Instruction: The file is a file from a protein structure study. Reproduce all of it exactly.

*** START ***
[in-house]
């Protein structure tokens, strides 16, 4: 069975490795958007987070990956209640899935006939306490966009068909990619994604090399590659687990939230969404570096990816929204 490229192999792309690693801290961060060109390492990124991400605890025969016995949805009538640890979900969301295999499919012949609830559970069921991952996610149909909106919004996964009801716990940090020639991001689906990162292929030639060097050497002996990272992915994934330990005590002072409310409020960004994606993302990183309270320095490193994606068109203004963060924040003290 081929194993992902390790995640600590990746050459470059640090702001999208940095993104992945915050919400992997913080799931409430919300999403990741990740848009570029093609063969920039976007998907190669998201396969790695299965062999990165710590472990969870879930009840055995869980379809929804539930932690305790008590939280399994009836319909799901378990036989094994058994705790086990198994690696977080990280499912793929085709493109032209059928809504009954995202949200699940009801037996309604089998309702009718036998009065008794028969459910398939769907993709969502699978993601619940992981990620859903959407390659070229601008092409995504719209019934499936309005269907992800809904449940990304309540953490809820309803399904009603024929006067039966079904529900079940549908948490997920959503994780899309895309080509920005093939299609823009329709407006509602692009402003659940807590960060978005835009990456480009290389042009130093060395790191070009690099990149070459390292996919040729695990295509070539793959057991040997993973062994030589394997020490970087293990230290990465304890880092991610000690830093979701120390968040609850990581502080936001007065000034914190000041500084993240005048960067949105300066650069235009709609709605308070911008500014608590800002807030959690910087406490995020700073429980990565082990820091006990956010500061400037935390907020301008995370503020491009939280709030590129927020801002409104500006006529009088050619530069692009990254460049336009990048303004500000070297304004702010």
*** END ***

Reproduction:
[in-house]
């Protein structure tokens, strides 16, 4: 069975490795958007987070990956209640899935006939306490966009068909990619994604090399590659687990939230969404570096990816929204 490229192999792309690693801290961060060109390492990124991400605890025969016995949805009538640890979900969301295999499919012949609830559970069921991952996610149909909106919004996964009801716990940090020639991001689906990162292929030639060097050497002996990272992915994934330990005590002072409310409020960004994606993302990183309270320095490193994606068109203004963060924040003290 081929194993992902390790995640600590990746050459470059640090702001999208940095993104992945915050919400992997913080799931409430919300999403990741990740848009570029093609063969920039976007998907190669998201396969790695299965062999990165710590472990969870879930009840055995869980379809929804539930932690305790008590939280399994009836319909799901378990036989094994058994705790086990198994690696977080990280499912793929085709493109032209059928809504009954995202949200699940009801037996309604089998309702009718036998009065008794028969459910398939769907993709969502699978993601619940992981990620859903959407390659070229601008092409995504719209019934499936309005269907992800809904449940990304309540953490809820309803399904009603024929006067039966079904529900079940549908948490997920959503994780899309895309080509920005093939299609823009329709407006509602692009402003659940807590960060978005835009990456480009290389042009130093060395790191070009690099990149070459390292996919040729695990295509070539793959057991040997993973062994030589394997020490970087293990230290990465304890880092991610000690830093979701120390968040609850990581502080936001007065000034914190000041500084993240005048960067949105300066650069235009709609709605308070911008500014608590800002807030959690910087406490995020700073429980990565082990820091006990956010500061400037935390907020301008995370503020491009939280709030590129927020801002409104500006006529009088050619530069692009990254460049336009990048303004500000070297304004702010």